By Army Sgt. Jeremy Todd
Special to American Forces Press Service
Dec. 4, 2008 - A Multinational Division Baghdad soldier serving in southern Baghdad with the 10th Mountain Division's 94th Brigade Support Battalion, 4th Brigade Combat Team, uses his off-duty time to hone his boxing skills. Army Spc. Chad Reed has become somewhat of a superstar here, especially since he recently defeated a Golden Gloves boxer on nearby Forward Operating Base Loyalty.
"When I'm not on mission, I'm in the gym or in the ring practicing," Reed said. His time in the ring just about equals the length of his deployment, a little more than a year.
He said he wants to prove that he is a boxer now, and no longer a street fighter.
"A boxer is patient," he explained. "He's not just going for the knockout hit, and that's where the difference lies between the two."
The New Orleans native grew up in a rough part of town, and said he made the life-changing decision to join the Army not only to improve himself but also to provide a better life for his wife at Fort Polk, La.
The 24-year-old fighter weighs in at 148 pounds and stands 5 feet, 7 inches tall. Reed said all his punching power comes from his heart, and that his love for his mother, wife and stepson keep him on the straight and narrow path of always doing what is right -- no matter what the circumstance.
Sempa Wilson, a security guard from Kampala, Uganda, works with Reed on his footwork and speed.
"He doesn't like to be hit in the face, but who does?" Wilson said. "My job is to make sure he is not hit unnecessarily. We often spar to keep him aware of the unpredictability of this sport. This is not a nice sport, but it is a team sport, [and] many others helped Reed win this fight."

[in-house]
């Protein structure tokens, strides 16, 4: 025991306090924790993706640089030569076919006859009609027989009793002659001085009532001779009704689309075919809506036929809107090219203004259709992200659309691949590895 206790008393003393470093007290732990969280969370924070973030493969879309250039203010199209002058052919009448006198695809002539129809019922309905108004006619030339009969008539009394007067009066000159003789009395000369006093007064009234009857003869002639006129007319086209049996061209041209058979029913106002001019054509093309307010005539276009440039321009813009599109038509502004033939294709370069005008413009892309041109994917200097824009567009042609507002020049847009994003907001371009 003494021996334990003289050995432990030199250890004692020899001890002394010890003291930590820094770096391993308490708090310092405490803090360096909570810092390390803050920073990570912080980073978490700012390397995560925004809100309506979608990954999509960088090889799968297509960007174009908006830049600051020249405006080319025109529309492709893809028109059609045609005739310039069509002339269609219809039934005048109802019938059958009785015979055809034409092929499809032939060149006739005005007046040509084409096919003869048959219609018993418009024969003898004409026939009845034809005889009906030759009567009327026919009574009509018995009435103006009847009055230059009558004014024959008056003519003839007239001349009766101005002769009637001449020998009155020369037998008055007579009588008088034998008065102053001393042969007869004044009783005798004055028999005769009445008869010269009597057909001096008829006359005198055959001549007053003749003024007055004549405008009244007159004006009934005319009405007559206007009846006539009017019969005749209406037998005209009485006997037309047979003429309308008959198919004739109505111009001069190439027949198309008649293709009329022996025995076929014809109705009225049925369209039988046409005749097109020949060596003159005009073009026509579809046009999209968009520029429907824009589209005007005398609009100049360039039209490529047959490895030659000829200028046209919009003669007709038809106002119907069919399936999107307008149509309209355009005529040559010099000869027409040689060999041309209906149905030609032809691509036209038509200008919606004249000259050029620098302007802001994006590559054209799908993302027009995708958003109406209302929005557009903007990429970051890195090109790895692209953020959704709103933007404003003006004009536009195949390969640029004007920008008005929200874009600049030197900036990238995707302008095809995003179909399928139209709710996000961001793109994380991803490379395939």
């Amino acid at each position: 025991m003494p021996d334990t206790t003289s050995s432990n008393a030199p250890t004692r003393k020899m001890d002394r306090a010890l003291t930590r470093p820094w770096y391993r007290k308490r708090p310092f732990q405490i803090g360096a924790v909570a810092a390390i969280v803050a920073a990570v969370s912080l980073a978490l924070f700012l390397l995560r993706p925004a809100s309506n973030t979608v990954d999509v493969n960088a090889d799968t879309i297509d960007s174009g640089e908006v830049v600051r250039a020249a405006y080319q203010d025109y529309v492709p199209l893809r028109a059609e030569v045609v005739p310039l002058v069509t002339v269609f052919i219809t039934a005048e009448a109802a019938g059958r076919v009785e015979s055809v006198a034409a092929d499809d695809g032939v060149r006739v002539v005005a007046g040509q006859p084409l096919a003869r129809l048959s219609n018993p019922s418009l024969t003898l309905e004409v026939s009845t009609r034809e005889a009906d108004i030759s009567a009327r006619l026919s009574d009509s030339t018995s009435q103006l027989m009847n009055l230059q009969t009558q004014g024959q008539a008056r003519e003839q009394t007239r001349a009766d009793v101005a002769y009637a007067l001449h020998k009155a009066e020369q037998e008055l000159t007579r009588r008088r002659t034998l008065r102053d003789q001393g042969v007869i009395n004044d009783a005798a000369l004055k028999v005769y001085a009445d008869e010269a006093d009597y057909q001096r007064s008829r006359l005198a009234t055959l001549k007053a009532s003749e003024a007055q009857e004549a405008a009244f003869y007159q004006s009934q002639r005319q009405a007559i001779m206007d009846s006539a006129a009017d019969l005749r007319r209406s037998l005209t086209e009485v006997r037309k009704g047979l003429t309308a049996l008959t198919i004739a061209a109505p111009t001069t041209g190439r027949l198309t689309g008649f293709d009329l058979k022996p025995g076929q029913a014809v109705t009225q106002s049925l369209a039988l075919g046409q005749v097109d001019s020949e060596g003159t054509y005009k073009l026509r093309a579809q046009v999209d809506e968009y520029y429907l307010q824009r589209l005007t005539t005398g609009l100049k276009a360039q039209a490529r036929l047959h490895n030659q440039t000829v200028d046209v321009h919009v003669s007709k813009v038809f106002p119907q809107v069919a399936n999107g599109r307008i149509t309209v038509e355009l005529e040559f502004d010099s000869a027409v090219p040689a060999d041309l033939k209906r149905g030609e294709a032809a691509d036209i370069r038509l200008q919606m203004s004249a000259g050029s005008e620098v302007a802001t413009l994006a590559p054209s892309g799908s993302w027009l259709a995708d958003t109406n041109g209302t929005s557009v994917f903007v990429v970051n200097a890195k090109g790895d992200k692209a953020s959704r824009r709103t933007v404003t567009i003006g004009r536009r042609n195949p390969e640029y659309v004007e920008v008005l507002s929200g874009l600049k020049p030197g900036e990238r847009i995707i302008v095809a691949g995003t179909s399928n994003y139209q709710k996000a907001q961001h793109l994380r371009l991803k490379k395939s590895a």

The task of ensuring Reed is in the best fighting shape possible goes to Army Staff Sgt. Anthony Nelson, a medical supply soldier with 94th BSB. Nelson's responsibility is building Reed's stamina and muscle strength. Nelson works with Reed for three hours a day, six days a week.
Nelson said Reed is one of the most dedicated soldiers he has worked with during his deployment, both on the clock and off.
"Boxing has motivated him to be a better soldier, just as being a better soldier has motivated his command to ensure he becomes a better boxer," he said.
Reed said he has received tremendous support from his peers and his leaders. When he fought the Golden Gloves boxer, his command arranged a convoy for 34 of his company's soldiers to root for him.
"It is gestures like those that really make me want to be a better soldier," Reed said. "My command has faith in me both on the battlefield and in the ring, and that means a lot to me."
Army 1st Sgt. Dan Donald III, senior enlisted leader for Company A, said he wanted Reed to know his fellow soldiers supported him.
"Specialist Reed is one of my hard-charging soldiers," he said. "He totally out-classed his opponent at FOB Loyalty. It was the least I could do for him. He does a lot for his platoon, the battalion and the brigade. In the end, it provided positive motivation for the soldiers who attended as well as Reed."
Noting that "Mike Tyson's Greatest Hits" and "Ali" are his favorite movies, Reed said he models his fighting style after the two great heavyweights. He compared stepping into the ring to driving out of the gate onto the streets of Baghdad.
"When it's time to maneuver, it's time to maneuver, no matter what the case may be," he said. "When it's time to go, it's time to go; and that's what I do as a soldier and a fighter."
Reed added that he hopes someone will notice his drive to succeed and his dedication to be a better fighter so he might get the chance fight professionally someday. For now, he said, he just wants to make it safely home to his family. This holiday season, the promising pugilist said, he is thankful for all those who have supported him, fighting both in the ring and on the streets of Baghdad.
(Army Sgt. Jeremy Todd serves in Multinational Division Baghdad with the 10th Mountain Division's 4th Brigade Combat Team.)